20 different manufacturers have won a World Rally Championship event, and a further ten have finished on the podium.
Suzuki and Subaru pulled out of the WRC at the end of the 2008 championship, both citing the economic downturn then affecting the automotive industry for their withdrawal. Mini and Ford both pulled out of the WRC at the end of the 2012 championship, due to a similar economic downturn affecting the European market.
A typical WRC team will consist of about 40 people on the events, with a further 60–100 at the team base.
Manufacturers and manufacturer-backed teams usually have two or three drivers participating in each rally who are eligible to score points. The total number of crews (driver and his co-driver) in the rallies varied from 47 (Monte Carlo and Mexico) to 108 (Great Britain) during the 2007 season.
ISC TV produce daily updates of each event after the day's stages have finished and the TV coverage has been processed. These daily highlight programs are around 30 minutes in duration and cover in depth the day's stages, with in-car footage as well as driver interviews. Before the rally there is also a Rally Preview that normally incorporates special driver, technical and team features as well as providing an overview of the upcoming rally's route. There is also a review program, which lasts approximately an hour, that summarises the rally and the big events that took place during the duration; the stages are not in such detail as the daily updates as it is a review program.
This is then shown in 186 different countries in multiple languages, each day of the event. The make up and format for the telecast can change from country to country depending on the local broadcaster but it all uses ISC TV feeds. ISC TV also provides coverage of all of the events in the Junior World Rally Championship and the Production World Rally Championship in a 26-minute highlights package.
Also produced after each event is the lifestyle entertainment programme called WRC All Access, focused on a behind the scenes experience of WRC life, both on and off the road. These programmes focus on all elements of each country visited including culture, food, people, attractions as well as the WRC event itself. Rally World, a weekly rally programme reviews events from all around the planet, including the WRC, the PWRC, the JWRC as well as Asia Pacific Rally Championship, the Australian Rally Championship and the Middle East Rally Championship among others.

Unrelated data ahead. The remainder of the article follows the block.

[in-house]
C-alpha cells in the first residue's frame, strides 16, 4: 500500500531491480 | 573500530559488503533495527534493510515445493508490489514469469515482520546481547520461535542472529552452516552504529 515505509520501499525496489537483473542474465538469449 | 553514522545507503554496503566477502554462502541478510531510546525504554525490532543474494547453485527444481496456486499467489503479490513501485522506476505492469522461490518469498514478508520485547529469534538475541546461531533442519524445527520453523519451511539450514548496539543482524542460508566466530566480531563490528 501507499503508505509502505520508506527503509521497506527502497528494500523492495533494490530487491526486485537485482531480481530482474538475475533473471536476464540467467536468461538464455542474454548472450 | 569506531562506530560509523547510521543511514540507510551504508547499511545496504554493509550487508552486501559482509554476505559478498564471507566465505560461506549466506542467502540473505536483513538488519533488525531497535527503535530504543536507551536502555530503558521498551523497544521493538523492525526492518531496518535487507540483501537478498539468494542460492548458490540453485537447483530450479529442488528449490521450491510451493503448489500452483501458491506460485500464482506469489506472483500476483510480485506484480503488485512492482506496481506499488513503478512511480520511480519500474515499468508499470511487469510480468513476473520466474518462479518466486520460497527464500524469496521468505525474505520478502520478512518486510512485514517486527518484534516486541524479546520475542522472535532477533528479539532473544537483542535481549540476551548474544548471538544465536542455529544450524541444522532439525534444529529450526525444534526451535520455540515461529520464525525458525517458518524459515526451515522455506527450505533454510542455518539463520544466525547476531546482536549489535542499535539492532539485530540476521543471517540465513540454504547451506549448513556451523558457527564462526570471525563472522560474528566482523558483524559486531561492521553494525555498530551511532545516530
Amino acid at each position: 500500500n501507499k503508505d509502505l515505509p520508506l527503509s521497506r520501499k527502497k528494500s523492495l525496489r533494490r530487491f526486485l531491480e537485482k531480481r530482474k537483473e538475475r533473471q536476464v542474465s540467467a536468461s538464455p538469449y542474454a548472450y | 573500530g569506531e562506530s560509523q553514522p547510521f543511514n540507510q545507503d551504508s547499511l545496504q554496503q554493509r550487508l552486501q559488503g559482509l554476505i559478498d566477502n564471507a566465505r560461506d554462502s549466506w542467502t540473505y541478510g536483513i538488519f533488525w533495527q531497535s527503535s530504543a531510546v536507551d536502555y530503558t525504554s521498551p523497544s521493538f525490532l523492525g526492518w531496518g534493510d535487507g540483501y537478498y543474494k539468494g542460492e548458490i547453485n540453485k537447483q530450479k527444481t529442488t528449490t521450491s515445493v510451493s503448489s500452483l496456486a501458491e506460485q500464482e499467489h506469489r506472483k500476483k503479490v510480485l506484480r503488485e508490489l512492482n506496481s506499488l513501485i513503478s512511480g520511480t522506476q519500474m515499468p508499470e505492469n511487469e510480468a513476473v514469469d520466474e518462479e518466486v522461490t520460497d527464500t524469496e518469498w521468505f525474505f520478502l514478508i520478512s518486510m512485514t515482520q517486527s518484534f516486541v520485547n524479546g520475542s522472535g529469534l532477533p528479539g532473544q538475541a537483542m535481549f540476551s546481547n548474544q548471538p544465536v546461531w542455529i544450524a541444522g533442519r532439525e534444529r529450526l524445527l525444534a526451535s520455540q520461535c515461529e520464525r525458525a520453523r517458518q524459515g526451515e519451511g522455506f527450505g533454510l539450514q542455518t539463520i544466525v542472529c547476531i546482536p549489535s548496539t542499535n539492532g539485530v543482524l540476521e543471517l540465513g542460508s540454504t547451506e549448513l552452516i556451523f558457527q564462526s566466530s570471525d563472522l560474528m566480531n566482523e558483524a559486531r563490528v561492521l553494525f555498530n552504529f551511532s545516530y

In the United Kingdom, coverage of the 2014 season is split between three broadcasters. BT Sport has rights to live stages and daily highlights, Motors TV has highlights rights and free to air channel ITV4 has rights to the weekend review programme.
During the 2007 season, the cumulative worldwide TV audience for ISC's WRC programming was 816 million. The programming was available in over 180 countries, and was broadcast on over 250 different TV channels. The total number of dedicated broadcasts was 12,445, and the total number of hours of coverage was 5,457.
Live radio coverage is provided in English by World Rally Radio via the Internet, featuring end of stage reports direct from the drivers and teams plus service park news. It also features contemporary music during breaks in rally coverage. This coverage can even simulcast on local radio or via a temporary licence, pending on the event and its organisers. They are also responsible for producing podcasts for each day of each event available for download.
Coverage is provided on the WRC website via video on demand, featuring races, interviews and exclusive behind-the-scene content.
It was announced that trials for live coverage would be available during the 2011 Rallye de France Alcase race.
The Production car World Rally Championship (P-WRC)began in 2002, replacing the FIA Group N Cup which had been contested from 1987. Cars in the championship are production-based and homologated under Group N rules.
The Junior World Rally Championship (J-WRC) was started in 2001, and can be contested with Super 1600, Group N and selected Group A cars. Drivers in the championship have to be 28 years or younger. There is no age limit for co-drivers.
The Super 2000 World Rally Championship (S-WRC) was started in 2010. Within the Super 2000 category are competitions for drivers (known as the S-WRC) and another for teams (the World Rally Championship Cup). The cars in the championship are under the Super 2000 rules.